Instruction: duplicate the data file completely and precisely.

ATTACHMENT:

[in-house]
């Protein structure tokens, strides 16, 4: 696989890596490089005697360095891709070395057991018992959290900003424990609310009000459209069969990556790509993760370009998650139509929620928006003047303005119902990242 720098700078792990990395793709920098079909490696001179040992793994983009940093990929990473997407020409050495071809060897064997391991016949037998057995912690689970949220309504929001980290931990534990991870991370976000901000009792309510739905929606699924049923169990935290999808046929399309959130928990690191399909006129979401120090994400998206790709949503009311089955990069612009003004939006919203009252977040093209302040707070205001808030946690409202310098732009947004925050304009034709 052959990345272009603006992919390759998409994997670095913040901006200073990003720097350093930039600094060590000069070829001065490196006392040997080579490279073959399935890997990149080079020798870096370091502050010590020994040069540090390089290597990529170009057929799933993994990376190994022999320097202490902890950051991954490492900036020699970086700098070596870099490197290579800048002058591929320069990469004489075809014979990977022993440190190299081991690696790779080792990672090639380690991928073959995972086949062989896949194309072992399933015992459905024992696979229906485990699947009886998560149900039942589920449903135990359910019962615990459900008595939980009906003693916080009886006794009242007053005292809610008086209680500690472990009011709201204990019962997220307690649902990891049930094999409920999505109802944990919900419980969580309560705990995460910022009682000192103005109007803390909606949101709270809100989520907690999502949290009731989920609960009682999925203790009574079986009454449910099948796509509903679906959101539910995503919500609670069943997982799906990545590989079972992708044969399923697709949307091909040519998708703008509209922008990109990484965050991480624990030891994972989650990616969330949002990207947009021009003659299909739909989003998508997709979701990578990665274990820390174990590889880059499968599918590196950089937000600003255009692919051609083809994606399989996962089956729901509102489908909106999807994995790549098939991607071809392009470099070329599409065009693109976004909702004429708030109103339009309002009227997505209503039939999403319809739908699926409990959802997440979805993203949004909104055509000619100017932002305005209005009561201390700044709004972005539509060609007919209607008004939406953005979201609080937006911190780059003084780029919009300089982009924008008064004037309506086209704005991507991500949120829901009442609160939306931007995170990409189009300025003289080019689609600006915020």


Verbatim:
[in-house]
């Protein structure tokens, strides 16, 4: 696989890596490089005697360095891709070395057991018992959290900003424990609310009000459209069969990556790509993760370009998650139509929620928006003047303005119902990242 720098700078792990990395793709920098079909490696001179040992793994983009940093990929990473997407020409050495071809060897064997391991016949037998057995912690689970949220309504929001980290931990534990991870991370976000901000009792309510739905929606699924049923169990935290999808046929399309959130928990690191399909006129979401120090994400998206790709949503009311089955990069612009003004939006919203009252977040093209302040707070205001808030946690409202310098732009947004925050304009034709 052959990345272009603006992919390759998409994997670095913040901006200073990003720097350093930039600094060590000069070829001065490196006392040997080579490279073959399935890997990149080079020798870096370091502050010590020994040069540090390089290597990529170009057929799933993994990376190994022999320097202490902890950051991954490492900036020699970086700098070596870099490197290579800048002058591929320069990469004489075809014979990977022993440190190299081991690696790779080792990672090639380690991928073959995972086949062989896949194309072992399933015992459905024992696979229906485990699947009886998560149900039942589920449903135990359910019962615990459900008595939980009906003693916080009886006794009242007053005292809610008086209680500690472990009011709201204990019962997220307690649902990891049930094999409920999505109802944990919900419980969580309560705990995460910022009682000192103005109007803390909606949101709270809100989520907690999502949290009731989920609960009682999925203790009574079986009454449910099948796509509903679906959101539910995503919500609670069943997982799906990545590989079972992708044969399923697709949307091909040519998708703008509209922008990109990484965050991480624990030891994972989650990616969330949002990207947009021009003659299909739909989003998508997709979701990578990665274990820390174990590889880059499968599918590196950089937000600003255009692919051609083809994606399989996962089956729901509102489908909106999807994995790549098939991607071809392009470099070329599409065009693109976004909702004429708030109103339009309002009227997505209503039939999403319809739908699926409990959802997440979805993203949004909104055509000619100017932002305005209005009561201390700044709004972005539509060609007919209607008004939406953005979201609080937006911190780059003084780029919009300089982009924008008064004037309506086209704005991507991500949120829901009442609160939306931007995170990409189009300025003289080019689609600006915020």